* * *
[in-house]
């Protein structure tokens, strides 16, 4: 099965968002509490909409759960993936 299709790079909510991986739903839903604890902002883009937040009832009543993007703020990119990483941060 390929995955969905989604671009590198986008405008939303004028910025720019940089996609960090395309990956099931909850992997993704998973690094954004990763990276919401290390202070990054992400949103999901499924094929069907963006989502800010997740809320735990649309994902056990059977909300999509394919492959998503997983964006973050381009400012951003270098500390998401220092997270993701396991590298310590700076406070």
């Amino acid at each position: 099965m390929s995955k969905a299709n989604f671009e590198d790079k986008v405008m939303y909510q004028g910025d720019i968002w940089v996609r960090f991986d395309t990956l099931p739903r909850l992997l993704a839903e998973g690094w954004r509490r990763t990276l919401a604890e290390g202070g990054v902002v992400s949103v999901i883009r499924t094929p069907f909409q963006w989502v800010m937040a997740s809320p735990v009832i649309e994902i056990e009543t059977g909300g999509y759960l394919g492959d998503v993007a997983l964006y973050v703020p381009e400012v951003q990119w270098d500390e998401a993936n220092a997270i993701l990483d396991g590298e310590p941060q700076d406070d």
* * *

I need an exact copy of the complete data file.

[in-house]
């Protein structure tokens, strides 16, 4: 099965968002509490909409759960993936 299709790079909510991986739903839903604890902002883009937040009832009543993007703020990119990483941060 390929995955969905989604671009590198986008405008939303004028910025720019940089996609960090395309990956099931909850992997993704998973690094954004990763990276919401290390202070990054992400949103999901499924094929069907963006989502800010997740809320735990649309994902056990059977909300999509394919492959998503997983964006973050381009400012951003270098500390998401220092997270993701396991590298310590700076406070």
């Amino acid at each position: 099965m390929s995955k969905a299709n989604f671009e590198d790079k986008v405008m939303y909510q004028g910025d720019i968002w940089v996609r960090f991986d395309t990956l099931p739903r909850l992997l993704a839903e998973g690094w954004r509490r990763t990276l919401a604890e290390g202070g990054v902002v992400s949103v999901i883009r499924t094929p069907f909409q963006w989502v800010m937040a997740s809320p735990v009832i649309e994902i056990e009543t059977g909300g999509y759960l394919g492959d998503v993007a997983l964006y973050v703020p381009e400012v951003q990119w270098d500390e998401a993936n220092a997270i993701l990483d396991g590298e310590p941060q700076d406070d």